• $\begingroup$ @hardmath - thanks for taking the time to think about this question - I am very grateful. As I see it, our problem can be stated this way. We want to first define a nearest-neighbor relation on our 240 given tuples (making NO reference to $E_8$ roots at all), and then to show that there is an isomorphism from our 240 tuples to the standard coordinate 8-tuples of $E_8$ roots such that this isomorphism is STRUCTURE-PRESERVING in the sense that it respectively maps 1st, 2nd, and 3rd nearest neighbors in our set onto 1st, 2nd, and 3rd nearest neighbors in the root-system of $E_8$. $\endgroup$ – David Halitsky Dec 28 '17 at 19:04
  • $\begingroup$ @hardmath - in other words, my team does not yet have a satisfactory definition of nearest-neighbor on OUR tuples which will be preserved under the isomorphism - this definition is what we are looking for. $\endgroup$ – David Halitsky Dec 28 '17 at 19:06
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If you are using the numbers 1-9, in various swapping, i suspect that you are looking at something like A8, which is a subgroup of E8. This is 72+84+84, being the runcinated 8-simplex (vertex figure of A8), and the second rectated 8-simplex and its central invert.

In terms of the general A-coordinates (ie the plane x0+x1+...+x9=0),

The 72 represent the seventy-two pairs +1,-1.

The 84 points are (1,1,1,0,0,0,0,0,0)-1/3, and (1,1,1,1,1,1,0,0,0)-2/3, that is, subtract the fraction from each coordinate. All permutations, no change of sign.

The vertices of the various polytopes in En can be derived by drawing spheres of given sizes on the lattice, and it is the lattices that tell us a lot of what's going on.

The projection via A8

E8 can be constructed from the union of three polytopes of simplex symmetry: /7/, 2/5, and 5/2. This notation uses '/' for a marked node, and a numeral for a chain of unmarked branches. Nodes buffer the ends, so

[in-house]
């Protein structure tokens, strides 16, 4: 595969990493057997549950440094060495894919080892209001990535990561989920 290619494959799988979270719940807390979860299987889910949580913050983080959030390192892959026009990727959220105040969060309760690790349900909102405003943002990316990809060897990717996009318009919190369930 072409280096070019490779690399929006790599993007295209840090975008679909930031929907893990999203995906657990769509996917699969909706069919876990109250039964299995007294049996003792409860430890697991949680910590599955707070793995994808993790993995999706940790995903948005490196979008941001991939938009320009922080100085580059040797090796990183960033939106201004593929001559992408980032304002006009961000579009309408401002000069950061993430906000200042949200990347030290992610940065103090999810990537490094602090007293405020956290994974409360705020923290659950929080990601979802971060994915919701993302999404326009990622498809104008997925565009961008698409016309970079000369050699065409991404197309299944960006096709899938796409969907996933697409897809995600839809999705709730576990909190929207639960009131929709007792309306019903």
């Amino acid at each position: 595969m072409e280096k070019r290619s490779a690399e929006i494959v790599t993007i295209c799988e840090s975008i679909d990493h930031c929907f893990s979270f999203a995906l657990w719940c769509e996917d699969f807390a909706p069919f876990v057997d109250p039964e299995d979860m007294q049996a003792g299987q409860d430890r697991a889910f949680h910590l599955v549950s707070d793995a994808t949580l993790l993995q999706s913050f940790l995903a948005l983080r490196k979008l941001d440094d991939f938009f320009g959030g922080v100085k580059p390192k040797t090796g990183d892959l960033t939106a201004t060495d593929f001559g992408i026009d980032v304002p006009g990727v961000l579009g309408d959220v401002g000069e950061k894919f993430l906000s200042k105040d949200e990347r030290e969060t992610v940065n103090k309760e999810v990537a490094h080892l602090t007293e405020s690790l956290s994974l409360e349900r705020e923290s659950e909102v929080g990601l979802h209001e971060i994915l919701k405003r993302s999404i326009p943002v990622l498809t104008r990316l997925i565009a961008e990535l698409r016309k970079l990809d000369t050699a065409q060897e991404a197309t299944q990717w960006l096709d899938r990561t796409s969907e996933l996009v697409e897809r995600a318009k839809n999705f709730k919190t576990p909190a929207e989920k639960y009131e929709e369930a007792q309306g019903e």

/7/  means x---o---o---o---o---o---o---x
 2/5  means o---o---x---o---o---o---o---o
 5/2  means o---o---o---o---o---x---o---o
                                b   a
                             /---------\
 /6B  means o---o---o---o---o---o---o   o   aka 4_21

This notation is part of my extension to Coxeter's 2_21 style, designed to be lining, and free from subscripts or superscripts, so it can acquire these if needed. Straight numbers are a string of unmarked 3 branches. A,B,C jump over 1,2,3 branches at the end, E,G jump over branches at the beginning, Q is a branch marked '4', and F is a branch marked '5'. H is a branch marked '6'.

Nodes are marked with mirror-edges (the usual mark) with /, the dual has mirror-margins (ie faces reflect in their walls), with . So the dual of /4B is \4B.

The vertices of the simplex-symmetry figures, of the style p/q, can be constructed as (q+1) repeated p times, followed by -(p+1) q times. This can then be divided throughout by (p+q+2). When several nodes are marked, evaluate each node separately, and add them together.

In the present case, we would get these, with all permutations.

/7/  gives  8  -1  -1  -1  -1  -1  -1  -1  -1
         +  1   1   1   1   1   1   1   1  -8
     or     9   0   0   0   0   0   0   0  -9    72 vertices

2/5   gives 6   6   6  -3  -3  -3  -3  -3  -3    84 vertices
5/2   gives 3   3   3   3   3   3  -6  -6  -6    84 vertices

We divide through by 3 here, to get the coordinates as before.

The connection with the 9d presentation of 2_21, is that the 6d lattice is simply a grouping of the 8d lattice, with the sum-zero in all cases.

  /7/  gives  (9,-9,0)  (0,0,0)   (0,0,0)      18 vertices = 3 hexagons
  2/5  gives  (6,-3,-3) (6,-3,-3) (6,-3,-3)    27 vertices = tri-triangular prism
  5/2  gives  (3,3,-6)  (3,3,-6)  (3,3,-6)     27 vertices = ditto.